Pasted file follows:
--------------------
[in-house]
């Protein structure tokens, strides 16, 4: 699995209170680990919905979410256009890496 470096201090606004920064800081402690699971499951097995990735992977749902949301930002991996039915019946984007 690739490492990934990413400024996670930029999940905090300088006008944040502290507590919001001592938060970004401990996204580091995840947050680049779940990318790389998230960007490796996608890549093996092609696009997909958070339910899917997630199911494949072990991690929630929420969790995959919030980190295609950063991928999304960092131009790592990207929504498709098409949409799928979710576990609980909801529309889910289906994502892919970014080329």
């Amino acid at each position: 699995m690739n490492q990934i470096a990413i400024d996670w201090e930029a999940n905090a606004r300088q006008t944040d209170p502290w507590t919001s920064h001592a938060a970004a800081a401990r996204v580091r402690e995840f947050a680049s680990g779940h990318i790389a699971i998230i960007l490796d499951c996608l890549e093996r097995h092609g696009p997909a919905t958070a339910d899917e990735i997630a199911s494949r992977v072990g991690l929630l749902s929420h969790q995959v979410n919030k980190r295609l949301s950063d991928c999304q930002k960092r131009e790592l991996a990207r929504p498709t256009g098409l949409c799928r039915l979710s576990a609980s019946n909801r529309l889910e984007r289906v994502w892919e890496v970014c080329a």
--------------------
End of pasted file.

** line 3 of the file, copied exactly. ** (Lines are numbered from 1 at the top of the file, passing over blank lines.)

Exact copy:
């Amino acid at each position: 699995m690739n490492q990934i470096a990413i400024d996670w201090e930029a999940n905090a606004r300088q006008t944040d209170p502290w507590t919001s920064h001592a938060a970004a800081a401990r996204v580091r402690e995840f947050a680049s680990g779940h990318i790389a699971i998230i960007l490796d499951c996608l890549e093996r097995h092609g696009p997909a919905t958070a339910d899917e990735i997630a199911s494949r992977v072990g991690l929630l749902s929420h969790q995959v979410n919030k980190r295609l949301s950063d991928c999304q930002k960092r131009e790592l991996a990207r929504p498709t256009g098409l949409c799928r039915l979710s576990a609980s019946n909801r529309l889910e984007r289906v994502w892919e890496v970014c080329a």